while investment banks are major traders in options and futures. Invenstment
banks and commercial banks may even be owned by the same company; for
8 lk halka arz
9 Menkul kymetler ihrac
10 Market for the sale of new securities by corporations.
11 Market in which already issued securities are traded among investors.

example, Salomon Smith Barney (an investment bank) and Citibank (a

commercial bank) are both owned by Citigroup.
Future Values and Compound Interest12
You have $100 invested in a bank account. Suppose banks are currently paying
an interest rate of 6 percent per year on deposits. So after a year, your account
will earn interest of $6:
Interest = interest rate x initial investment13 = .06 x $100 = $6
You start the year with $100 and you earn interest of $6, so the value of your
investment will grow to $106 by the end of the year.
Notice that the $100 invested grows by the factor (1 +.06) = 1.06. In general, for
any interest rate r, the value of the investment at the end of 1 year is (1 + r)
times the initial investment: Value after 1 year = initial investment x (1 + r) =
$100 x (1.06) = $106
What if you leave this money in the bank for a second year? Your balance, now
$106, will continue to earn interest of 6 percent. So Interest in Year 2 = .06 x
$106 = $6.36 $106 + $6.36 = $112.36
Value of account after 2 years = $100 x 1.06 x 1.06 = $100 x (1.06) 2 = $112.36
If you keep your money invested for a third year, your investment multiplies by
1.06 each year for 3 years. By the end of the third year it will total $100 x (1.06) 3
= $119.10
Clearly for an investment horizon of t year, the original $100 investment will grow
to $100 x (1.06)t. For an interest rate of r and a horizon of t years, the future
value of your investment will be:
Future value of $100 = $100 x (1 + r)t

Present Value
We have seen that $100 invested for 1 year at 6 percent will grow to a future
value of 100 x 1.06 = $106. Lets turn this around: How much do we need to
invest now in order to produce $106 at the end of the year? Financial managers
refer to this as the present value (PV) of the $106 payoff.
Future value is calculated by multiplying the present investment by 1 plus the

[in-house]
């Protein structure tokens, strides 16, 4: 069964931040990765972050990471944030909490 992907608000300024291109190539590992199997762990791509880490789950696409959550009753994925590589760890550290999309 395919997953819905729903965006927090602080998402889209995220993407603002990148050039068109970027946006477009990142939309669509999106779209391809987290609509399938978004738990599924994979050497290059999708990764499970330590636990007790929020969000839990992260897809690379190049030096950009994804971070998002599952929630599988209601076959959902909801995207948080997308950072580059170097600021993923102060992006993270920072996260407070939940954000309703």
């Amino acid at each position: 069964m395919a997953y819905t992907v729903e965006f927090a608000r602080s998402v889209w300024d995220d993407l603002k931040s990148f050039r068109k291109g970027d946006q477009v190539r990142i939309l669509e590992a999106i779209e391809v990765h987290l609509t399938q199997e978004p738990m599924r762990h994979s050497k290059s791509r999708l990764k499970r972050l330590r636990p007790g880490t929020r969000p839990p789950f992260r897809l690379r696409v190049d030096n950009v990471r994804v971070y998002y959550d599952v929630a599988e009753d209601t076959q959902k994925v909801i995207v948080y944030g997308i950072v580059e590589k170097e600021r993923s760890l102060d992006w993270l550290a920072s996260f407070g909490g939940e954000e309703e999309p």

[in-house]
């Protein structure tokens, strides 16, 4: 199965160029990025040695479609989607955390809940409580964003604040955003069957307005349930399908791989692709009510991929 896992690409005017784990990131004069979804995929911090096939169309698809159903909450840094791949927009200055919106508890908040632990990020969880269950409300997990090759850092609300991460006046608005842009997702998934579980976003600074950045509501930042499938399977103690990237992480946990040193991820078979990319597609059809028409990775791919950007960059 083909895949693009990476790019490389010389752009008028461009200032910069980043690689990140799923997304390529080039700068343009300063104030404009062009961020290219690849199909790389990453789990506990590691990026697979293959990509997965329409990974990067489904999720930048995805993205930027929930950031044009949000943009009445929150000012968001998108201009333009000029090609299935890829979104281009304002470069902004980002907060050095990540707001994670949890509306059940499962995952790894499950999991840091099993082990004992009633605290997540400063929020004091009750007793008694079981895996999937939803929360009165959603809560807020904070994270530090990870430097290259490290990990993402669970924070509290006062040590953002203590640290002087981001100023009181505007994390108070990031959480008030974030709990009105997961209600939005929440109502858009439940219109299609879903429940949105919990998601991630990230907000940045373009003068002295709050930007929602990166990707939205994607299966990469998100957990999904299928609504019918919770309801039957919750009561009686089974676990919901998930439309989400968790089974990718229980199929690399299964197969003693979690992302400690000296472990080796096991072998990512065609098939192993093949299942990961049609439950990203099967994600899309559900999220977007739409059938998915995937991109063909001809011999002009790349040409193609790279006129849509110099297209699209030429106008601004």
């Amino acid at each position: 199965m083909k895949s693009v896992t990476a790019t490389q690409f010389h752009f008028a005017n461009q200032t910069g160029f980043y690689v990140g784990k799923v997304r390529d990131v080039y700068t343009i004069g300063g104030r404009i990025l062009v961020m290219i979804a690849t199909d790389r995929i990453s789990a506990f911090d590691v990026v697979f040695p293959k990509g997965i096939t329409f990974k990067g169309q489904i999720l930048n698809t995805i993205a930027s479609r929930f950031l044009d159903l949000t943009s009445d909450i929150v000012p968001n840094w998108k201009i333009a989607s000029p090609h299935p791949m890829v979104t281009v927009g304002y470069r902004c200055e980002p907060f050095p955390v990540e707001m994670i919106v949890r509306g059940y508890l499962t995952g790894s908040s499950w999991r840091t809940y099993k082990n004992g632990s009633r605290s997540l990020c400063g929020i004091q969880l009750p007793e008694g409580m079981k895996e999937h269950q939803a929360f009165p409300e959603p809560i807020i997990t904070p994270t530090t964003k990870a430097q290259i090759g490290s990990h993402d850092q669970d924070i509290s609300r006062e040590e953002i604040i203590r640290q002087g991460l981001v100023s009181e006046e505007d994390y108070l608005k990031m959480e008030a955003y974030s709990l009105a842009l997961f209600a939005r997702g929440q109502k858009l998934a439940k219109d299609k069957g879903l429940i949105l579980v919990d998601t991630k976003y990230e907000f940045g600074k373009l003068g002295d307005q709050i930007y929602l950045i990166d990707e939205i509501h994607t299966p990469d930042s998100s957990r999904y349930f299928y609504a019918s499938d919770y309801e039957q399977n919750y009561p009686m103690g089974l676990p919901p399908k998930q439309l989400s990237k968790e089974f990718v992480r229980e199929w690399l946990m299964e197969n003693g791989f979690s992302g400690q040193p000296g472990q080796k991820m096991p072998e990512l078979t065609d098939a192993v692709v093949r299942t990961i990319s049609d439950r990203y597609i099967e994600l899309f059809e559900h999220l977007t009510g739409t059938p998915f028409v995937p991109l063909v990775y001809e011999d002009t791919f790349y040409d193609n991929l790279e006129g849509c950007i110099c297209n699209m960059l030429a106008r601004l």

interest rate, 0.06, or 1.06. To calculate present value, we simply reverse the
process and divide the future value by 1.06:
Present Value = Future Value 1.06
= 106 1.06
= 100
In general, for a future value or payment t periods away, present value is:
12 Bileik faiz
13 lk yatrm, balangtaki yatrm

Present Value = Future Value after t periods (1 +r)t

In this context the interest rate r is known as the discount rate and the present
value is often called the discounted value of the future payment. To calculate
present value, we discounted the future value at the interest r.
Suppose you need $3000 next year to buy a new computer. The interest rate is 8
percent per year. How much money should you set aside now in order to pay for
the purchase? Just calculate the present value at an 8 percent interest rate of a
$3000 payment at the end of one year. This value is:
3000 (1 + 0.08) = 2778
The longer the time before you must make a payment, the less you need to
invest today. For example, suppose that you can postpone buying that computer
until the end of 2 years. In this case we calculate the present value of the future
payment by dividing $3000 by (1.08)2 = 2572
------------------------------------------------------------------------------------------------------------------------------------You should never compare cash flows occurring at different times without first
discounting them to a common date. By calculating present values, we see how
much cash must be set aside today to pay future bills.